Iowa Governor Says Anthrax Worries Should Not Supplant Concerns Over HIV/AIDS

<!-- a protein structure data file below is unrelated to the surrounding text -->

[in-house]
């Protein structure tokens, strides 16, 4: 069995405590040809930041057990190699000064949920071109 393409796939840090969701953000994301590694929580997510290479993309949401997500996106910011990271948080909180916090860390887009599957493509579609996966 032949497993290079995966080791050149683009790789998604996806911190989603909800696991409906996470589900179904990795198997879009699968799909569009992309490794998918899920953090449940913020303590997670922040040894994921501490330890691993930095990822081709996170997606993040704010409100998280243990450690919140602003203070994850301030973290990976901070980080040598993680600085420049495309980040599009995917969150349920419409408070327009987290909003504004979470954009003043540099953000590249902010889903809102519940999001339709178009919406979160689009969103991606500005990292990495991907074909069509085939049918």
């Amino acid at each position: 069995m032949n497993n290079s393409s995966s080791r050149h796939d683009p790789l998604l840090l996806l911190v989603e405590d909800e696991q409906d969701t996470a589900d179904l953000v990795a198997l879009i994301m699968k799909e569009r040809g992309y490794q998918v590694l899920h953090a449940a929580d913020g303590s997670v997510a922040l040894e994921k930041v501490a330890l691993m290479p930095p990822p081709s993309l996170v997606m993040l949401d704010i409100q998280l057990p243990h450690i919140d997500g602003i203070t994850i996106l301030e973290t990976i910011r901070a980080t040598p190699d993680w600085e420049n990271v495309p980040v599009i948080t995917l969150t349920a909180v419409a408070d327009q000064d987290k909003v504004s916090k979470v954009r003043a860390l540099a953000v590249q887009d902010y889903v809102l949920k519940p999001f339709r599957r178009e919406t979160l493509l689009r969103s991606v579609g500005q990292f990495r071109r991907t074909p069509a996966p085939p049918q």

Concerns about anthrax should not "pus[h] aside" the fight against HIV/AIDS, Iowa Gov. Tom Vilsack (D) said Tuesday during a speech at Iowa's fourth annual HIV/AIDS Conference, the Des Moines Register reports. "It will do no good for us to deal with the national threat of anthrax if we do not also deal with the international threat of AIDS," he added. Iowa had 1,025 reported HIV/AIDS cases as of Sept. 30, the first time that the state has recorded more than 1,000 cases since it began tracking the disease in the 1980s. In 2000, 70% of Iowans with a new HIV diagnosis received an AIDS diagnosis within six months of the HIV diagnosis, and 58% of Iowans diagnosed with HIV in 2000 received an HIV and an AIDS diagnosis at the same time. Randy Mayer, coordinator of HIV/AIDS surveillance for the state, said that these statistics indicate that people are not getting tested until long after they have contracted HIV. Mayer added that the triple-drug antiretroviral cocktail is "wearing out" and that "a new drug or solution for AIDS" is needed (Okamoto, Des Moines Register, 10/24).This is part of the KHN Morning Briefing, a summary of health policy coverage from major news organizations. Sign up for an email subscription.